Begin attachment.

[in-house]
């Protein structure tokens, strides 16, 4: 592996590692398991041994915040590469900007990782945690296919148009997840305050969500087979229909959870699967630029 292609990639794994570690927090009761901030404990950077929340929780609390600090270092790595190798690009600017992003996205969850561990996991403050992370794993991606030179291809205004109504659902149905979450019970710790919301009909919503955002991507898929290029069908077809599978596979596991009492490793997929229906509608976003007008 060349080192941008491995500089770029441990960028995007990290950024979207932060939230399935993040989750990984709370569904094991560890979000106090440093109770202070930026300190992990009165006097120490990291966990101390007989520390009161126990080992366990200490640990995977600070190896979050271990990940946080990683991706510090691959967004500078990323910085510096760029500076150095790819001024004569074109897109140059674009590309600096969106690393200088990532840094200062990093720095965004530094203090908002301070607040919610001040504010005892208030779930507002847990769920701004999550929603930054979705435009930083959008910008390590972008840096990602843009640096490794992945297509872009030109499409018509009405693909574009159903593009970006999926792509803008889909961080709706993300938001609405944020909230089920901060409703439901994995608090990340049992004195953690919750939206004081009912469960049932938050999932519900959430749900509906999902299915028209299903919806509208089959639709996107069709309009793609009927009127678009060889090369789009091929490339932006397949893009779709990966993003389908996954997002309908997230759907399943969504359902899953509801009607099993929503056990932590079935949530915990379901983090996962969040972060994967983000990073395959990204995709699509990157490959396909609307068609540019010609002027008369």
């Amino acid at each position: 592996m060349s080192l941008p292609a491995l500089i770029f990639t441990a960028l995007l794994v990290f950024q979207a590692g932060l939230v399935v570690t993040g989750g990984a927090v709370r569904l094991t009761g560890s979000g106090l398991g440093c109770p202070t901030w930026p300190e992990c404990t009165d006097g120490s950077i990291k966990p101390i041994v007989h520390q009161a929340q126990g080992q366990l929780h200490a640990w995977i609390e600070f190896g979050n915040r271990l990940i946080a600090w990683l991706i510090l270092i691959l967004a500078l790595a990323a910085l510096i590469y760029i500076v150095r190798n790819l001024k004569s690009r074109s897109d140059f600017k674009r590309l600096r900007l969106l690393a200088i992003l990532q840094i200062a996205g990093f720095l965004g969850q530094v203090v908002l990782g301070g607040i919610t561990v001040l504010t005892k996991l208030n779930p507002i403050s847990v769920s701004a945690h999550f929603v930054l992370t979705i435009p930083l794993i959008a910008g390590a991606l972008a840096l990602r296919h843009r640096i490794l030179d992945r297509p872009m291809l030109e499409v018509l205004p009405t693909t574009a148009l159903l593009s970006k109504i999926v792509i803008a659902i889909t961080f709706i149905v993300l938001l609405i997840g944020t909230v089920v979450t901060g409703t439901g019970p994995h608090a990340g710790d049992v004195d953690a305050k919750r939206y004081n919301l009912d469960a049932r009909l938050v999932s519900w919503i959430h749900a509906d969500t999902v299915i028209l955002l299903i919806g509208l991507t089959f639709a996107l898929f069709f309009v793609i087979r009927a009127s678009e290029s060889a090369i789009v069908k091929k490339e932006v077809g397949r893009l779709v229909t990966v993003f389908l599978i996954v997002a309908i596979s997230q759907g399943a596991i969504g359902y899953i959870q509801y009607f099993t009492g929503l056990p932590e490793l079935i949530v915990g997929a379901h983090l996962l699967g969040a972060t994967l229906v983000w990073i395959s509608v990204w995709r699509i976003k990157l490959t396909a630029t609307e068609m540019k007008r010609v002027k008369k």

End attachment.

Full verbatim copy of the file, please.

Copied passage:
[in-house]
């Protein structure tokens, strides 16, 4: 592996590692398991041994915040590469900007990782945690296919148009997840305050969500087979229909959870699967630029 292609990639794994570690927090009761901030404990950077929340929780609390600090270092790595190798690009600017992003996205969850561990996991403050992370794993991606030179291809205004109504659902149905979450019970710790919301009909919503955002991507898929290029069908077809599978596979596991009492490793997929229906509608976003007008 060349080192941008491995500089770029441990960028995007990290950024979207932060939230399935993040989750990984709370569904094991560890979000106090440093109770202070930026300190992990009165006097120490990291966990101390007989520390009161126990080992366990200490640990995977600070190896979050271990990940946080990683991706510090691959967004500078990323910085510096760029500076150095790819001024004569074109897109140059674009590309600096969106690393200088990532840094200062990093720095965004530094203090908002301070607040919610001040504010005892208030779930507002847990769920701004999550929603930054979705435009930083959008910008390590972008840096990602843009640096490794992945297509872009030109499409018509009405693909574009159903593009970006999926792509803008889909961080709706993300938001609405944020909230089920901060409703439901994995608090990340049992004195953690919750939206004081009912469960049932938050999932519900959430749900509906999902299915028209299903919806509208089959639709996107069709309009793609009927009127678009060889090369789009091929490339932006397949893009779709990966993003389908996954997002309908997230759907399943969504359902899953509801009607099993929503056990932590079935949530915990379901983090996962969040972060994967983000990073395959990204995709699509990157490959396909609307068609540019010609002027008369």
């Amino acid at each position: 592996m060349s080192l941008p292609a491995l500089i770029f990639t441990a960028l995007l794994v990290f950024q979207a590692g932060l939230v399935v570690t993040g989750g990984a927090v709370r569904l094991t009761g560890s979000g106090l398991g440093c109770p202070t901030w930026p300190e992990c404990t009165d006097g120490s950077i990291k966990p101390i041994v007989h520390q009161a929340q126990g080992q366990l929780h200490a640990w995977i609390e600070f190896g979050n915040r271990l990940i946080a600090w990683l991706i510090l270092i691959l967004a500078l790595a990323a910085l510096i590469y760029i500076v150095r190798n790819l001024k004569s690009r074109s897109d140059f600017k674009r590309l600096r900007l969106l690393a200088i992003l990532q840094i200062a996205g990093f720095l965004g969850q530094v203090v908002l990782g301070g607040i919610t561990v001040l504010t005892k996991l208030n779930p507002i403050s847990v769920s701004a945690h999550f929603v930054l992370t979705i435009p930083l794993i959008a910008g390590a991606l972008a840096l990602r296919h843009r640096i490794l030179d992945r297509p872009m291809l030109e499409v018509l205004p009405t693909t574009a148009l159903l593009s970006k109504i999926v792509i803008a659902i889909t961080f709706i149905v993300l938001l609405i997840g944020t909230v089920v979450t901060g409703t439901g019970p994995h608090a990340g710790d049992v004195d953690a305050k919750r939206y004081n919301l009912d469960a049932r009909l938050v999932s519900w919503i959430h749900a509906d969500t999902v299915i028209l955002l299903i919806g509208l991507t089959f639709a996107l898929f069709f309009v793609i087979r009927a009127s678009e290029s060889a090369i789009v069908k091929k490339e932006v077809g397949r893009l779709v229909t990966v993003f389908l599978i996954v997002a309908i596979s997230q759907g399943a596991i969504g359902y899953i959870q509801y009607f099993t009492g929503l056990p932590e490793l079935i949530v915990g997929a379901h983090l996962l699967g969040a972060t994967l229906v983000w990073i395959s509608v990204w995709r699509i976003k990157l490959t396909a630029t609307e068609m540019k007008r010609v002027k008369k």